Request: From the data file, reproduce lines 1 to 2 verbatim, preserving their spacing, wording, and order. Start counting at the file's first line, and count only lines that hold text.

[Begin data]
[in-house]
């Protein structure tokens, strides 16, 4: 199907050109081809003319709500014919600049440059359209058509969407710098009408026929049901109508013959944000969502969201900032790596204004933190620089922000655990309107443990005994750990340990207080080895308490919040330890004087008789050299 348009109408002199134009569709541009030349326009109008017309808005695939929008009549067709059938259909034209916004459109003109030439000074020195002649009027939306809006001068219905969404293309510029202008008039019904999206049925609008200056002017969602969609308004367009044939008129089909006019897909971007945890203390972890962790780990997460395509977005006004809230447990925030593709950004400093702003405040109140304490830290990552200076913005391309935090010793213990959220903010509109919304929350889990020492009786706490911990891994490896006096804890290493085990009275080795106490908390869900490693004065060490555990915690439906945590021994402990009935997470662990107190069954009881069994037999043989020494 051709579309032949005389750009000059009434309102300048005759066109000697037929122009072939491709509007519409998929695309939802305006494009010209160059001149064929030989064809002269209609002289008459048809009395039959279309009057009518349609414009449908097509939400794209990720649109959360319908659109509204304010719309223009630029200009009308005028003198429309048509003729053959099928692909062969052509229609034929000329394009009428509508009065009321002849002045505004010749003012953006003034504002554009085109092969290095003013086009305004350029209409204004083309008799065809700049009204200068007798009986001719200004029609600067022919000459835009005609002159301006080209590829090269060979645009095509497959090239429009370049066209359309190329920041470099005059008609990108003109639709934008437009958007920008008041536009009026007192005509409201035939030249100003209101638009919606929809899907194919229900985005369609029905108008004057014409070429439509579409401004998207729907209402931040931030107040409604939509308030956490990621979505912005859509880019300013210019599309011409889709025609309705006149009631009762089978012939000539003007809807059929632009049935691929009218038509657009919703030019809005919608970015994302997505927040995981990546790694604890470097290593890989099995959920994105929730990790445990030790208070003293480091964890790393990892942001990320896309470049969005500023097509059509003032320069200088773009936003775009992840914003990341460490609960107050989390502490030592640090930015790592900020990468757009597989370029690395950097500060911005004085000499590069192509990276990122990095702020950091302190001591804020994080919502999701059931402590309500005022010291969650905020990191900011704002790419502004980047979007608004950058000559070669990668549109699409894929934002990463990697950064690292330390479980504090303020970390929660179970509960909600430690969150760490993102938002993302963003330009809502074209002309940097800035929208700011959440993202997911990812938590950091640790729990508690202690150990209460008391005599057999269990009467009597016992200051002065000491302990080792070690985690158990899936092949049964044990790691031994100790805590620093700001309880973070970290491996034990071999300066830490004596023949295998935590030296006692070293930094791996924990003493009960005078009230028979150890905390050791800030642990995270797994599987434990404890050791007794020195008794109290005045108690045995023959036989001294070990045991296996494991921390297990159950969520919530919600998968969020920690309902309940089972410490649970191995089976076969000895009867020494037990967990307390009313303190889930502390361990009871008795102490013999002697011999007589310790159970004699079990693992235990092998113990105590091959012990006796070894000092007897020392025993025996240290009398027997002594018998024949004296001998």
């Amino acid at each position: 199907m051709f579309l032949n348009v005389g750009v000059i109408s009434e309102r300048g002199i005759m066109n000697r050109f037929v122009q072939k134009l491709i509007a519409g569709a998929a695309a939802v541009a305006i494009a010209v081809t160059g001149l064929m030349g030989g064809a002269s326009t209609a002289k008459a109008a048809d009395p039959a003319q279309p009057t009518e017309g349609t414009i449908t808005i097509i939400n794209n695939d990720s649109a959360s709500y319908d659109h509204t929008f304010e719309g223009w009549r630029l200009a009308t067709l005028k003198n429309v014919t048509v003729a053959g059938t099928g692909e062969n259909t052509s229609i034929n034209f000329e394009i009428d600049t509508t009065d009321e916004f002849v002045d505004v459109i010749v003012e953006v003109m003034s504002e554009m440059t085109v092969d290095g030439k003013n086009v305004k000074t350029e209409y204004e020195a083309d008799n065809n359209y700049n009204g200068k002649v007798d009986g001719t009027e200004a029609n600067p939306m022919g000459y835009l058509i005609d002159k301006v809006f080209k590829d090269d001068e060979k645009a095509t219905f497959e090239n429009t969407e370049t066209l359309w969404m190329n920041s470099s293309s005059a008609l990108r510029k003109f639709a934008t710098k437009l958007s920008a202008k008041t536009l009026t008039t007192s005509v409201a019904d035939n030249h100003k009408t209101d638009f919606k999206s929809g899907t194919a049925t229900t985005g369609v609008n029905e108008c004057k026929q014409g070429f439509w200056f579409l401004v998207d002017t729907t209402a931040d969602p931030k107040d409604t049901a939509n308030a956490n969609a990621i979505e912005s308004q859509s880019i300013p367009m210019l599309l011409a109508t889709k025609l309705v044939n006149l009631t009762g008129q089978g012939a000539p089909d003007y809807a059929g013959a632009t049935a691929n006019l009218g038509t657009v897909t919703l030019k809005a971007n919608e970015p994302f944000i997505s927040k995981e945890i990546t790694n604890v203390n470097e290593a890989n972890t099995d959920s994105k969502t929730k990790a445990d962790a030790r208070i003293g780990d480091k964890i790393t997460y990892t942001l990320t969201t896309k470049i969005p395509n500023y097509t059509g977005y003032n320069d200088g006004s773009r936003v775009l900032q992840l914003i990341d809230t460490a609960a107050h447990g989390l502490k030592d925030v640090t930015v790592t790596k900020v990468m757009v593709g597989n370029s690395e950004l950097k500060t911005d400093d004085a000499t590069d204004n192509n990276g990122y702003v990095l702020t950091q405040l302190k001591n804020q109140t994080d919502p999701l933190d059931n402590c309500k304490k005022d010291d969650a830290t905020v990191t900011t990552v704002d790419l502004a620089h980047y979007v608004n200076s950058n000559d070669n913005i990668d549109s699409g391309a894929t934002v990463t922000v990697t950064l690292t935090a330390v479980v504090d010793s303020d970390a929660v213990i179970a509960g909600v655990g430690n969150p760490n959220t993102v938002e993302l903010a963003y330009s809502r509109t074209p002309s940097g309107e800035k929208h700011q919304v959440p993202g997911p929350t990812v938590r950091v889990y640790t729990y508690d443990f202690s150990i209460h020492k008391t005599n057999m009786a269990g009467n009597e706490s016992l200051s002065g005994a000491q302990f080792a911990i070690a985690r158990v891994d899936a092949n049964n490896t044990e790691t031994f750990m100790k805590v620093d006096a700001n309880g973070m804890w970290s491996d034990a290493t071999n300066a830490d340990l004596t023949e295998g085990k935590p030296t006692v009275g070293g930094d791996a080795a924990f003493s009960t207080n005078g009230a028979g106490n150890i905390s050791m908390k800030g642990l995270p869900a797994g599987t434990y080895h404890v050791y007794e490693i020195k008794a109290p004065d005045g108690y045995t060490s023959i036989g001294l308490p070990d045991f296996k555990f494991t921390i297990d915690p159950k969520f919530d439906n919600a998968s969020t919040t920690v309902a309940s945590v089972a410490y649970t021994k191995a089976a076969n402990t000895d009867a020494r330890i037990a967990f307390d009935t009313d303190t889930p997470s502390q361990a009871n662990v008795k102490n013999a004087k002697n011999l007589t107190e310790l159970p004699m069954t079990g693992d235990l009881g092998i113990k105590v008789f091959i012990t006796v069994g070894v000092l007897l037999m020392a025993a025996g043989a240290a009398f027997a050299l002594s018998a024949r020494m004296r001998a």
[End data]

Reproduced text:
[in-house]
């Protein structure tokens, strides 16, 4: 199907050109081809003319709500014919600049440059359209058509969407710098009408026929049901109508013959944000969502969201900032790596204004933190620089922000655990309107443990005994750990340990207080080895308490919040330890004087008789050299 348009109408002199134009569709541009030349326009109008017309808005695939929008009549067709059938259909034209916004459109003109030439000074020195002649009027939306809006001068219905969404293309510029202008008039019904999206049925609008200056002017969602969609308004367009044939008129089909006019897909971007945890203390972890962790780990997460395509977005006004809230447990925030593709950004400093702003405040109140304490830290990552200076913005391309935090010793213990959220903010509109919304929350889990020492009786706490911990891994490896006096804890290493085990009275080795106490908390869900490693004065060490555990915690439906945590021994402990009935997470662990107190069954009881069994037999043989020494 051709579309032949005389750009000059009434309102300048005759066109000697037929122009072939491709509007519409998929695309939802305006494009010209160059001149064929030989064809002269209609002289008459048809009395039959279309009057009518349609414009449908097509939400794209990720649109959360319908659109509204304010719309223009630029200009009308005028003198429309048509003729053959099928692909062969052509229609034929000329394009009428509508009065009321002849002045505004010749003012953006003034504002554009085109092969290095003013086009305004350029209409204004083309008799065809700049009204200068007798009986001719200004029609600067022919000459835009005609002159301006080209590829090269060979645009095509497959090239429009370049066209359309190329920041470099005059008609990108003109639709934008437009958007920008008041536009009026007192005509409201035939030249100003209101638009919606929809899907194919229900985005369609029905108008004057014409070429439509579409401004998207729907209402931040931030107040409604939509308030956490990621979505912005859509880019300013210019599309011409889709025609309705006149009631009762089978012939000539003007809807059929632009049935691929009218038509657009919703030019809005919608970015994302997505927040995981990546790694604890470097290593890989099995959920994105929730990790445990030790208070003293480091964890790393990892942001990320896309470049969005500023097509059509003032320069200088773009936003775009992840914003990341460490609960107050989390502490030592640090930015790592900020990468757009597989370029690395950097500060911005004085000499590069192509990276990122990095702020950091302190001591804020994080919502999701059931402590309500005022010291969650905020990191900011704002790419502004980047979007608004950058000559070669990668549109699409894929934002990463990697950064690292330390479980504090303020970390929660179970509960909600430690969150760490993102938002993302963003330009809502074209002309940097800035929208700011959440993202997911990812938590950091640790729990508690202690150990209460008391005599057999269990009467009597016992200051002065000491302990080792070690985690158990899936092949049964044990790691031994100790805590620093700001309880973070970290491996034990071999300066830490004596023949295998935590030296006692070293930094791996924990003493009960005078009230028979150890905390050791800030642990995270797994599987434990404890050791007794020195008794109290005045108690045995023959036989001294070990045991296996494991921390297990159950969520919530919600998968969020920690309902309940089972410490649970191995089976076969000895009867020494037990967990307390009313303190889930502390361990009871008795102490013999002697011999007589310790159970004699079990693992235990092998113990105590091959012990006796070894000092007897020392025993025996240290009398027997002594018998024949004296001998």